A friend told me that when his kids were younger, he and his wife would try desperately to sleep late on the weekends, but their kids were up by 5:30 or 6:00 a.m. After months of frustration, he decided to give up the dream of extra sleep. He’d get up, get the kids dressed, and take them to the park so his wife, at least, could stay in bed.

Those mornings turned into a highlight of that time of his life – the early morning light, the quiet streets and empty playground, the time alone with his sons.

I suppose “re-framing” is a more scientific way of saying, “If life gives you lemons, make lemonade.” But just because a piece of advice can be found on a Snoopy poster doesn’t mean that it’s not worth trying.

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Another fun thing I’m doing, up in the middle of the night, is cruising around the Internet and stopping at sites I’ve never explored before. I don’t have any particular reason to be reading the Deception Blog, but what a treat to feel like I have the time to explore all the interesting material there.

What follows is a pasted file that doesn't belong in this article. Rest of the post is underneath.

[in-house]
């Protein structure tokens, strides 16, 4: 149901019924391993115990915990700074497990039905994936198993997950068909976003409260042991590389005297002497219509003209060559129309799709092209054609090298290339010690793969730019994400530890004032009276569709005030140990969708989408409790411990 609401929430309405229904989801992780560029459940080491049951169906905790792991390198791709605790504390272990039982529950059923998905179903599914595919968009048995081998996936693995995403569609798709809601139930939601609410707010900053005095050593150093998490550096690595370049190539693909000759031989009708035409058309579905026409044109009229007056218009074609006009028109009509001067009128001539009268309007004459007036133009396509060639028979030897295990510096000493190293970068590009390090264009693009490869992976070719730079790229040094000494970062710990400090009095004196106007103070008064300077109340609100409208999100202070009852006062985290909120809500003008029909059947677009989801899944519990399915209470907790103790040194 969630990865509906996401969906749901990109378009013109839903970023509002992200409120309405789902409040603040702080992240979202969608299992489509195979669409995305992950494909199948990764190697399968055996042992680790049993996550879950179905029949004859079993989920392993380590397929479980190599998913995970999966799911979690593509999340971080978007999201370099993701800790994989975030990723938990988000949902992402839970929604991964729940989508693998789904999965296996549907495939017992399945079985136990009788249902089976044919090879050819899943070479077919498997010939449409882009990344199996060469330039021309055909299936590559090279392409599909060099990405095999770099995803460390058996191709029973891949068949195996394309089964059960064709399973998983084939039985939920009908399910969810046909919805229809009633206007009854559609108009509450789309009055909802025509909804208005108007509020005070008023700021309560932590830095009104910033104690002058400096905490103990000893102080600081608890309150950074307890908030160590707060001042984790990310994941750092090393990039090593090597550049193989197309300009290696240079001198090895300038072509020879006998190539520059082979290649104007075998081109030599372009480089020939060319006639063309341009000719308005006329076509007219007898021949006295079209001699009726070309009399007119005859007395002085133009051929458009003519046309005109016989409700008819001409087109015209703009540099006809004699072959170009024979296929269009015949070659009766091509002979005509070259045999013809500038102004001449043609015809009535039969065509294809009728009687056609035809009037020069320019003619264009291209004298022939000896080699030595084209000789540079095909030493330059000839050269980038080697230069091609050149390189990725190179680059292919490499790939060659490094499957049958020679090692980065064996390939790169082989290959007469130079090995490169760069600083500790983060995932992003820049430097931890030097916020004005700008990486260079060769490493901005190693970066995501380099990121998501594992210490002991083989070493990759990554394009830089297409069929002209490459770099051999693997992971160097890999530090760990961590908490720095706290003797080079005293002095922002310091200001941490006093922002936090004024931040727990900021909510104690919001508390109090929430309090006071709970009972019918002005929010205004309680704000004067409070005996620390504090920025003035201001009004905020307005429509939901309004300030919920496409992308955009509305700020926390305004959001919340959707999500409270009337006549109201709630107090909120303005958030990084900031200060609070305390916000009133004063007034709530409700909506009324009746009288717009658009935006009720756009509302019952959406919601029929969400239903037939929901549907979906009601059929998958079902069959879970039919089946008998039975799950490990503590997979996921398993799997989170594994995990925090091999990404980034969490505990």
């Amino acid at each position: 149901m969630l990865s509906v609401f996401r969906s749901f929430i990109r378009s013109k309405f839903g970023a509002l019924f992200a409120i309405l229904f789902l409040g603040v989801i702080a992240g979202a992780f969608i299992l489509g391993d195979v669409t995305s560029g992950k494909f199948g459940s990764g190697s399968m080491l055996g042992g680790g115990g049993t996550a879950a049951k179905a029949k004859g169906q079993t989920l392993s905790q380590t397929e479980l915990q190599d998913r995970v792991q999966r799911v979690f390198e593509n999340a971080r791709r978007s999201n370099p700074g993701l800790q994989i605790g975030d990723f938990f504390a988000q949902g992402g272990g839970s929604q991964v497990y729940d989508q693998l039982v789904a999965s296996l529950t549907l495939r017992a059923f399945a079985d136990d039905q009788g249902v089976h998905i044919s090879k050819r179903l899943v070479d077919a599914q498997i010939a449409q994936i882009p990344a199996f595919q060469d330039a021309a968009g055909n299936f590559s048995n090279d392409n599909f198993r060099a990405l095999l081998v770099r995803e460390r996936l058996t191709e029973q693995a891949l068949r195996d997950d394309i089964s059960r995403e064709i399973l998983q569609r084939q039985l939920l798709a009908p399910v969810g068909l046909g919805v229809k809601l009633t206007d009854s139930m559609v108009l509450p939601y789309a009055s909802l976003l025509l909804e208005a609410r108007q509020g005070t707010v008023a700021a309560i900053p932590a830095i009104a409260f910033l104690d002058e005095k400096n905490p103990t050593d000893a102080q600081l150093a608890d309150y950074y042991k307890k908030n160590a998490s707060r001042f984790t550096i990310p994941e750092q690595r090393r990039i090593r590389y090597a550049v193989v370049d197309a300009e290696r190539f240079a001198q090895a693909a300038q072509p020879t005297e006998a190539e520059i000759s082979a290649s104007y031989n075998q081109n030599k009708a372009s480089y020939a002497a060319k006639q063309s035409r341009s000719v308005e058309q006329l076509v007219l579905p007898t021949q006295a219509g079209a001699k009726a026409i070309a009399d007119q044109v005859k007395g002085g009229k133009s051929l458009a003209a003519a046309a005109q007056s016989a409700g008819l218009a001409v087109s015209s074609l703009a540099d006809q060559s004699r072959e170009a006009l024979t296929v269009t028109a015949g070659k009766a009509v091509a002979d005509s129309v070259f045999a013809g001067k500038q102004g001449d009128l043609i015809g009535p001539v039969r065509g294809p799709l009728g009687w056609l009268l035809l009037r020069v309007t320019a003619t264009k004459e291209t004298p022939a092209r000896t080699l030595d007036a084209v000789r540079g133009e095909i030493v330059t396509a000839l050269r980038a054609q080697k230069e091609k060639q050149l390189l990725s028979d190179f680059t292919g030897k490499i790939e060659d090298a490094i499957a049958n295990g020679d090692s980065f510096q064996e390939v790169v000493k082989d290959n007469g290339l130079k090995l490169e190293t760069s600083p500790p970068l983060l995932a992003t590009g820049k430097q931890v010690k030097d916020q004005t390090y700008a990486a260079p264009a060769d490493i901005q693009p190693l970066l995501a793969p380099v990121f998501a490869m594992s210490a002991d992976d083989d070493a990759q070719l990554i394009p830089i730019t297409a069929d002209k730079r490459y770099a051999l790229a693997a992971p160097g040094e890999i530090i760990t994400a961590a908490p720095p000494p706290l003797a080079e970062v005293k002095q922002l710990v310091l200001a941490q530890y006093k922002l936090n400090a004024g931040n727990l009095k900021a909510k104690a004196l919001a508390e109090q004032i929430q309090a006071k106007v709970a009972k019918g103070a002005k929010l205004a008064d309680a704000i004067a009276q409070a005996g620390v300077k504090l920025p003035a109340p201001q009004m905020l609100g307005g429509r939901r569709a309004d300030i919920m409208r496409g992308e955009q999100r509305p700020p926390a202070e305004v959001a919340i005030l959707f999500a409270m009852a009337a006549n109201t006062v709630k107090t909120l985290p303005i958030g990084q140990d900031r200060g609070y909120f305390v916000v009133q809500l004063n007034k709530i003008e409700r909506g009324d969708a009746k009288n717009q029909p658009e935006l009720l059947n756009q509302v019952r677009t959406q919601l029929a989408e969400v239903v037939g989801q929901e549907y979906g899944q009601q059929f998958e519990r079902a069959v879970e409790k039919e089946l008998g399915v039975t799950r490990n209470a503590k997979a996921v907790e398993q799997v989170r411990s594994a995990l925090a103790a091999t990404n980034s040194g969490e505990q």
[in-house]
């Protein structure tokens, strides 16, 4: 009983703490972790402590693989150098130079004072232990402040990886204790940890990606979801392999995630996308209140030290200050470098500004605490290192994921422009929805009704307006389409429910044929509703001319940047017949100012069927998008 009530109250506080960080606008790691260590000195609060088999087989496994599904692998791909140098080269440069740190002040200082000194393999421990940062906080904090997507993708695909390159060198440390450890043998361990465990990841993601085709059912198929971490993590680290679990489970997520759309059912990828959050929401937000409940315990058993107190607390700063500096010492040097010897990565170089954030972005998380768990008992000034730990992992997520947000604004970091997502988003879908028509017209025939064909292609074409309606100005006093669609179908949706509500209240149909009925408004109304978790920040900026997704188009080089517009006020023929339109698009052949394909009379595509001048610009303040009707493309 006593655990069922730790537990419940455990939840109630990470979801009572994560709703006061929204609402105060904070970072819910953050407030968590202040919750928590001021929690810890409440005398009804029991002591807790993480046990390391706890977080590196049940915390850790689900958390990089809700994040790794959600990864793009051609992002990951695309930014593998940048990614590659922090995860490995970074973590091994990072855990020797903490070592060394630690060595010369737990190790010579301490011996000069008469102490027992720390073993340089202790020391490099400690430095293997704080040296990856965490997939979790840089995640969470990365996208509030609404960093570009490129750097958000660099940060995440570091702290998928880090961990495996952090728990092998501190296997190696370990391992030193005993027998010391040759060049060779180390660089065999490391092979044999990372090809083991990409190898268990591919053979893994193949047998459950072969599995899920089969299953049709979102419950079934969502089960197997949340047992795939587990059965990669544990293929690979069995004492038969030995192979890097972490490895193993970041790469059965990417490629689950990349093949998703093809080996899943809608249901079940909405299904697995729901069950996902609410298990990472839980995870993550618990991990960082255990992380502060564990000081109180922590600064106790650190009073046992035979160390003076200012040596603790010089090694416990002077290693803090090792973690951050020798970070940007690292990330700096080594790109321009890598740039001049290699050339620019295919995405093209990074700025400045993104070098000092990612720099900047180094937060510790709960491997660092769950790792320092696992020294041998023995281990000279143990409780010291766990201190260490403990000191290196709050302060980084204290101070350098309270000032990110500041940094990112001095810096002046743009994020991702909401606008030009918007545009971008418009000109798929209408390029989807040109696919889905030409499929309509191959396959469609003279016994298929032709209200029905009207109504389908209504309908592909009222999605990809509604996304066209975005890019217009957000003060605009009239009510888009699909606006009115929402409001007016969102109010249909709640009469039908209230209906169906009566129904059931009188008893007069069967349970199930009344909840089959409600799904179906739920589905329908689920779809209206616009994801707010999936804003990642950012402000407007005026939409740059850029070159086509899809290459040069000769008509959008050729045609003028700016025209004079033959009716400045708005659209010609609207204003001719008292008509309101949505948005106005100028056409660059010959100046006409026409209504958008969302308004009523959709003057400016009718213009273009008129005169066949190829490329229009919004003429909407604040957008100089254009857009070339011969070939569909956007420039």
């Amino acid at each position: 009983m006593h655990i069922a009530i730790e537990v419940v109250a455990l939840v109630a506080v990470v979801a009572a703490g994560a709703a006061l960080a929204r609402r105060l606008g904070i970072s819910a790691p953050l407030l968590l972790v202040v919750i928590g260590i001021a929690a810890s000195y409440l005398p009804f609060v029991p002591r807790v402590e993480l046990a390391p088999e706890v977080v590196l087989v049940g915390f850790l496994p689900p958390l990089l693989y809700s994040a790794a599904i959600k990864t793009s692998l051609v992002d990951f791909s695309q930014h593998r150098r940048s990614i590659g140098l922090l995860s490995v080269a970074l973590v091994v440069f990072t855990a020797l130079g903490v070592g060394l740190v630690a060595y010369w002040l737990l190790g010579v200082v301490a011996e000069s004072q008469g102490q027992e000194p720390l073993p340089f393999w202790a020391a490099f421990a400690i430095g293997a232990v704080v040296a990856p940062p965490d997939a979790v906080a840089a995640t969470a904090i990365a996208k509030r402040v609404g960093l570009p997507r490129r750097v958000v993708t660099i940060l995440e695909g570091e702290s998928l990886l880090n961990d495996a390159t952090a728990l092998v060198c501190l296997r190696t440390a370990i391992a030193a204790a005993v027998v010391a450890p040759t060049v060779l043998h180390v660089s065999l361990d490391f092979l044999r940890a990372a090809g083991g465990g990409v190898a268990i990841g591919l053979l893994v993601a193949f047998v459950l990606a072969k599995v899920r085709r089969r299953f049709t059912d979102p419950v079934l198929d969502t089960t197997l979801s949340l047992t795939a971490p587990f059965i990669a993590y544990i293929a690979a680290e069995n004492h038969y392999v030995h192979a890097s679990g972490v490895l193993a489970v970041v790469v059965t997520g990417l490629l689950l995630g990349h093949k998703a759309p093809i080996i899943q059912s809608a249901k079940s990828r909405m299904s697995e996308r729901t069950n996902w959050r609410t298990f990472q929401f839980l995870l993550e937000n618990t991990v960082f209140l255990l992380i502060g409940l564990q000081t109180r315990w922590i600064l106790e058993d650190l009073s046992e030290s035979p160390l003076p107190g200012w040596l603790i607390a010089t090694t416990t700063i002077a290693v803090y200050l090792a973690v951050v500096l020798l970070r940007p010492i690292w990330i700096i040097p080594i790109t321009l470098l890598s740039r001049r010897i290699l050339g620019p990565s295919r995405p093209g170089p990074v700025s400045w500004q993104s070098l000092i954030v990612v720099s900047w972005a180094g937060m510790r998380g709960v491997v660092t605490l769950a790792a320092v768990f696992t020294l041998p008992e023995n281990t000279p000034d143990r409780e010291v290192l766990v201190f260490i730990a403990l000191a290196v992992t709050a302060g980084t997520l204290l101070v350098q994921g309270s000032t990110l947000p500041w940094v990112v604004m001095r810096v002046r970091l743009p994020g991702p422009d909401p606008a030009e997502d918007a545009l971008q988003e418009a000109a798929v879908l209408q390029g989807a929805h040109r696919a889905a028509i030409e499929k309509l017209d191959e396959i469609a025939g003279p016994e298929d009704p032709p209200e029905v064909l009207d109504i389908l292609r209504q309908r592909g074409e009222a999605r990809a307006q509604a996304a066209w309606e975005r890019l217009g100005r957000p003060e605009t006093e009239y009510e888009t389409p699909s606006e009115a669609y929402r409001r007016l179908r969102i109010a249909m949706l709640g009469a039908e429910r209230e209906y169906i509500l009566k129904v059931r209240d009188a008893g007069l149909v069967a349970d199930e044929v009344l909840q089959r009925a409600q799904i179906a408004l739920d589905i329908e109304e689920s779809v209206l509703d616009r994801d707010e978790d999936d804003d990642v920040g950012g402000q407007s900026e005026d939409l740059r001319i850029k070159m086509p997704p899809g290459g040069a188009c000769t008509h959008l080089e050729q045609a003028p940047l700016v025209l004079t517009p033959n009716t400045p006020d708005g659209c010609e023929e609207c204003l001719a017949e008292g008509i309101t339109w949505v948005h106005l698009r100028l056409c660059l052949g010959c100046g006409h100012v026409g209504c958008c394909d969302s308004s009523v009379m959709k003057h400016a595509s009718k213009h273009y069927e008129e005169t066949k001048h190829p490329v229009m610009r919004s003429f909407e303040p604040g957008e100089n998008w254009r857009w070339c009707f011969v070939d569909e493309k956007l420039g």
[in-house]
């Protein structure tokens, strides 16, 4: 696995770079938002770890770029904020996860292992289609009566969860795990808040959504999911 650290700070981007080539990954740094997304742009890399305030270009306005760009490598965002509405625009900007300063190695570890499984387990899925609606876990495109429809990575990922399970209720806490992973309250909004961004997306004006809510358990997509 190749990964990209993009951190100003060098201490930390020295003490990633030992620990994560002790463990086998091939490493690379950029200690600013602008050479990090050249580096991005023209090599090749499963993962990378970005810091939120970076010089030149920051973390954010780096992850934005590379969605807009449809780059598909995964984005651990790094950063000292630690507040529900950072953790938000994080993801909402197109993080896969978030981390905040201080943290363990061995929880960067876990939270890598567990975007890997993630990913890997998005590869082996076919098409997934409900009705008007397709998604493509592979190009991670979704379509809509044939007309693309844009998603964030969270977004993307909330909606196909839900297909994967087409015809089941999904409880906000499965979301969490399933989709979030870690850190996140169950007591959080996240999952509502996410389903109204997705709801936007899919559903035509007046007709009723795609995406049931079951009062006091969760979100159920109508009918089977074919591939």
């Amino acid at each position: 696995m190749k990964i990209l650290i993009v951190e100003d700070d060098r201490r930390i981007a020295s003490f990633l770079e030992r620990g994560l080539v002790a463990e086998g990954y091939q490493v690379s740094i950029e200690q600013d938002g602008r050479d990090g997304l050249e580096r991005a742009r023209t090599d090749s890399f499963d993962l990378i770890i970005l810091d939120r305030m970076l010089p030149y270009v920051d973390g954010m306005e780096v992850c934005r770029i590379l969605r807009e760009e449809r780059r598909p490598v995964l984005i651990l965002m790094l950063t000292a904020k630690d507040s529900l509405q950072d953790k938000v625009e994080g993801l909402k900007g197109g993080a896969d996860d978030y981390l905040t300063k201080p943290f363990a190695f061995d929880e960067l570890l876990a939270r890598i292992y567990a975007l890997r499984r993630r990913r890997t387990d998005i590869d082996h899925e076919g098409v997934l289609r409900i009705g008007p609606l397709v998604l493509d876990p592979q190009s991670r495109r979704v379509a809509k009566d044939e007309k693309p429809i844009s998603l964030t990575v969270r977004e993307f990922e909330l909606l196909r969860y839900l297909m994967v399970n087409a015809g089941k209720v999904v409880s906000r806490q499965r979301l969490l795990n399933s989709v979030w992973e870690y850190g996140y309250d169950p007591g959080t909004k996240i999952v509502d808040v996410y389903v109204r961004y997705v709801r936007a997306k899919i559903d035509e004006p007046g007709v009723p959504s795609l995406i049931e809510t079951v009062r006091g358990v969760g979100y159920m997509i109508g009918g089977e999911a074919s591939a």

A key to happiness: figuring out to keep your resolutions.

Jiminycricket_2Before I started my Happiness Project, I — like everyone — had repeatedly made resolutions to make positive changes in my life.

Since I started the Happiness Project, I’ve managed to do a better sticking to these resolutions. Recently I asked myself—why? What was different? Two reasons: accountability and salience.

ACCOUNTABILITY is a key aspect to sticking to a resolution. You must have a way to record your goals, your successes, and your failures. I make a big chart each month, modeled on the virtue chart Benjamin Franklin describes in his Autobiography, on which I score myself each day.

Many readers have asked to see my scoring charts, so I’m prettifying them now, and will make them available soon for anyone who’d like to see a model. Obviously everyone’s resolutions will be very different, but seeing my charts might help spur ideas.